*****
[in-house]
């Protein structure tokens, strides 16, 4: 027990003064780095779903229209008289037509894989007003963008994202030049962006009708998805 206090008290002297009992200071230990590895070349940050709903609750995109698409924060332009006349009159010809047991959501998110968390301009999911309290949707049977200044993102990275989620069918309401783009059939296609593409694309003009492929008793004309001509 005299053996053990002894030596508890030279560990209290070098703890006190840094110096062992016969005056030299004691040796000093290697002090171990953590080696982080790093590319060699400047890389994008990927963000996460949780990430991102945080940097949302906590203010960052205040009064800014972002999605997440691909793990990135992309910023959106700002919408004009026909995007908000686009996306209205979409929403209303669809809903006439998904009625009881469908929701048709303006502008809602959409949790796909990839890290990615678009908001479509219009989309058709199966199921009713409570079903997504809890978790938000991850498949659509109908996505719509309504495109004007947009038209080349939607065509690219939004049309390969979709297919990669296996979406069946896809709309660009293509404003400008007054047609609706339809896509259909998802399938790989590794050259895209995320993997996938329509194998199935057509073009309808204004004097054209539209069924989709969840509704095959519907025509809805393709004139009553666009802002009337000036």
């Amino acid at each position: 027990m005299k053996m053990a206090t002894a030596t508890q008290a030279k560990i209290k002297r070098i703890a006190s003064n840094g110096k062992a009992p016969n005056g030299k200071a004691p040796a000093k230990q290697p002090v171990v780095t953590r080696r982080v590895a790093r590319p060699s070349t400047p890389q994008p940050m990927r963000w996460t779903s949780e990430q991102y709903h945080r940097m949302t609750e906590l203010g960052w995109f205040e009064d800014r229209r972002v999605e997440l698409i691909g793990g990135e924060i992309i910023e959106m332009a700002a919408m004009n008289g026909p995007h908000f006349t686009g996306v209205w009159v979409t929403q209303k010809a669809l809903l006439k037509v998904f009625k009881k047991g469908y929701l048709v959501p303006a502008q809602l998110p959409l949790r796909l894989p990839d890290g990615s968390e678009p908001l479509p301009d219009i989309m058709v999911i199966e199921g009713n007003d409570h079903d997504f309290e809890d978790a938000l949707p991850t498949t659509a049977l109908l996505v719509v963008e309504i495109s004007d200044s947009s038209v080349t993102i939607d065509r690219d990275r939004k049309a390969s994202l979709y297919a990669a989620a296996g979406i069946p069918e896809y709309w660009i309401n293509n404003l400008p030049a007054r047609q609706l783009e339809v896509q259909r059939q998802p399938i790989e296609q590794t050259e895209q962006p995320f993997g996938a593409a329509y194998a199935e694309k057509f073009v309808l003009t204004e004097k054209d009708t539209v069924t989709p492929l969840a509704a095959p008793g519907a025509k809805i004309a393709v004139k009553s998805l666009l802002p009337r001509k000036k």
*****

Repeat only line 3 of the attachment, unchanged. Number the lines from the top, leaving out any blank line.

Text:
């Amino acid at each position: 027990m005299k053996m053990a206090t002894a030596t508890q008290a030279k560990i209290k002297r070098i703890a006190s003064n840094g110096k062992a009992p016969n005056g030299k200071a004691p040796a000093k230990q290697p002090v171990v780095t953590r080696r982080v590895a790093r590319p060699s070349t400047p890389q994008p940050m990927r963000w996460t779903s949780e990430q991102y709903h945080r940097m949302t609750e906590l203010g960052w995109f205040e009064d800014r229209r972002v999605e997440l698409i691909g793990g990135e924060i992309i910023e959106m332009a700002a919408m004009n008289g026909p995007h908000f006349t686009g996306v209205w009159v979409t929403q209303k010809a669809l809903l006439k037509v998904f009625k009881k047991g469908y929701l048709v959501p303006a502008q809602l998110p959409l949790r796909l894989p990839d890290g990615s968390e678009p908001l479509p301009d219009i989309m058709v999911i199966e199921g009713n007003d409570h079903d997504f309290e809890d978790a938000l949707p991850t498949t659509a049977l109908l996505v719509v963008e309504i495109s004007d200044s947009s038209v080349t993102i939607d065509r690219d990275r939004k049309a390969s994202l979709y297919a990669a989620a296996g979406i069946p069918e896809y709309w660009i309401n293509n404003l400008p030049a007054r047609q609706l783009e339809v896509q259909r059939q998802p399938i790989e296609q590794t050259e895209q962006p995320f993997g996938a593409a329509y194998a199935e694309k057509f073009v309808l003009t204004e004097k054209d009708t539209v069924t989709p492929l969840a509704a095959p008793g519907a025509k809805i004309a393709v004139k009553s998805l666009l802002p009337r001509k000036k």